The College Football Playoff field is set and all 40 bowl matchups are confirmed, meaning the college football season moves into handing out awards.

That means more than just the Heisman Trophy, which will be awarded on Saturday. With the regular season finished, it's also time to name All-America teams. While an excessive number of injuries for All-America candidates has marred the season -- Nick Chubb, Scooby Wright, Myles Jack, Seth Russell, etc. -- 2015 has still been filled with plenty of exciting awards races, extending beyond the Heisman Trophy.

There is, in particular, a wealth of talent in college football at running back and defensive end, making All-America debates difficult.

Sports on Earth has selected three 2015 college football All-America teams, with explanations for every player, along with an All-Freshman team at the bottom.

First Team All-America

QB: Deshaun Watson, Clemson. The driving force behind Clemson's undefeated season, Watson has helped make up for slip-ups on defense over the last month to push Clemson to the playoff. He has 3,512 passing yards, 887 rushing yards and 41 total touchdowns, making him a Heisman Trophy finalist.

RB: Christian McCaffrey, Stanford. McCaffrey is the best all-purpose player in the nation, but we'll give him the nod at running back. He set the FBS single-season all-purpose yards record previously held by Barry Sanders, rushing for 1,847 yards, catching 51 passes for 540 yards and averaging 28.9 yards per kick. He's one of the nation's top rushers, the best receiver out of the backfield and one of the best kick returners.

RB: Derrick Henry, Alabama. The 6-foot-3, 242-pound workhorse has carried the ball 90 times the last two games and a national-most 339 times. Yes, his 1,986 yards and 23 TDs are partially a product of volume, but there's a reason that Alabama hands the ball to Henry so many times. He's powerful and unstoppable when he gets a crease, and he wears down defenses like nobody else.

WR: Corey Coleman, Baylor. Coleman stumbled down the stretch as part of Baylor's run of poor play and bad luck, with four quarterbacks playing because of injuries. And yet he still had a phenomenal season overall, catching 74 passes for 1,363 yards and 20 touchdowns. He's a tremendous big-play threat with explosiveness and quick-twitch athleticism.

WR: Josh Doctson, TCU. A wrist injury cost Doctson most of the last month, but he led the nation in receiving yards per game (132.7), despite missing half the Oklahoma State game and being limited against Kansas. He has 79 catches for 1,327 yards and 14 touchdowns, serving as a great all-around receiver and big-play machine with a tremendous rapport with QB Trevone Boykin.

TE: Hunter Henry, Arkansas. The nation's best all-around tight end, Henry continues to be an asset in the running game as a blocker, but he has also benefited from Arkansas' increased reliance on Brandon Allen's passing. He has 46 catches for 647 yards and three TDs, averaging 14 yards per reception -- an impressive number for a 253-pound tight end. He's also responsible for the miracle lateral against Ole Miss.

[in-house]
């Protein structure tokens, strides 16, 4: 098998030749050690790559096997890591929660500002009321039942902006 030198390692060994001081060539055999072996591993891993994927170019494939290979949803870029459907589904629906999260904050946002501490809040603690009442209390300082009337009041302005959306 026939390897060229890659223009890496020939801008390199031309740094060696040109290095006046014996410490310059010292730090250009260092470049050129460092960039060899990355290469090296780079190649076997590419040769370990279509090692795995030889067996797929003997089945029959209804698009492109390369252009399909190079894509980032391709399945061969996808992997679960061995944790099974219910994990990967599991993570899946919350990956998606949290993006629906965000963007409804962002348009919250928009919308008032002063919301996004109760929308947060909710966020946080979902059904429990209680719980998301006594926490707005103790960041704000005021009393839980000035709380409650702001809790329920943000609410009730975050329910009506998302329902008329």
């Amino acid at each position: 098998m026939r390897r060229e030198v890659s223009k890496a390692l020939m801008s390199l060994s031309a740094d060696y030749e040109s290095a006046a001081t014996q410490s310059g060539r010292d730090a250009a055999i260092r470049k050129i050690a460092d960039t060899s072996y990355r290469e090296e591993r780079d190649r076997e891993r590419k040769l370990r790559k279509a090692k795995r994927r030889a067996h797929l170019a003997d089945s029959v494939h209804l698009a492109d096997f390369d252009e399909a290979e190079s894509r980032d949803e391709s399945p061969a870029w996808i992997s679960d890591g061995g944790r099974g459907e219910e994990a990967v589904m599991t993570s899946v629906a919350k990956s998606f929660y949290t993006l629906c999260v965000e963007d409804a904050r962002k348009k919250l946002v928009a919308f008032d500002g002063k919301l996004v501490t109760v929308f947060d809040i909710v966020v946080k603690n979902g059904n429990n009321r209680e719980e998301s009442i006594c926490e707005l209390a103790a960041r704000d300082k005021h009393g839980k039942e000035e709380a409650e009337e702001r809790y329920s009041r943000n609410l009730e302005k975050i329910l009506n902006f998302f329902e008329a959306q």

OT: Jack Conklin, Michigan State. The former walk-on has excelled as a three-year starter, rarely getting beat in the passing game. An injury limited him a bit this season, but overall Conklin has been dominant again, for a line that has allowed a modest 17 sacks in 13 games.

OT: Taylor Decker, Ohio State. Decker has been a huge part of Ohio State's success the last two years, playing a big part in Ezekiel Elliott's massive production as a running back, along with J.T. Barrett's option running.

G: Landon Turner, North Carolina. North Carolina was underappreciated all season, and a big part of its run to an 11-2 record was its veteran offensive line. The group is led by Turner, the best player on an offense that leads the nation in yards per play, doesn't give up many sacks and ranks third in yards per rush.

G: Joshua Garnett, Stanford. The Cardinal love to play physical football, relying on a lot of jumbo formations, and nobody has been better than Garnett in helping to pave the way for Christian McCaffrey's Heisman campaign -- in addition to QB Kevin Hogan's excellent senior season.

C: Ryan Kelly, Alabama. Alabama's offensive line had ups and downs this season, but Kelly is the anchor in the middle, a reliable three-year starter who is Derrick Henry's best friend in the running game.

DE: Carl Nassib, Penn State. A former walk-on who didn't start until this season, as a fifth-year senior, Nassib leads the nation in sacks despite dealing with an injury the last two games. The Nittany Lions' pass rush struggled without him. He has 15 ½ sacks, an interception and a national-best six forced fumbles.

DE: Joey Bosa, Ohio State. Bosa's statistics fell this year, with only five sacks, but he still has 16 tackles for loss, an interception a forced fumble and a ridiculous amount of attention from opposing offenses -- including Illinois' triple-team. Bosa has been as good as ever, proving to be a disruptive pass rusher while also excellent against the run.

DT: A'Shawn Robinson, Alabama. Robinson is at the center of the most intimidating unit in college football, anchoring a deep, athletic and enormous defensive line. When the 312-pound defensive tackle is not jumping over linemen to block extra points, he's anchoring the nation's beset run defense.

DT: Andrew Billings, Baylor. Defensive end Shawn Oakman entered the season with more hype, but Billings is the most consistently dominant player. The disruptive and athletic junior has 14 tackles for loss and helps clog the middle for the Bears.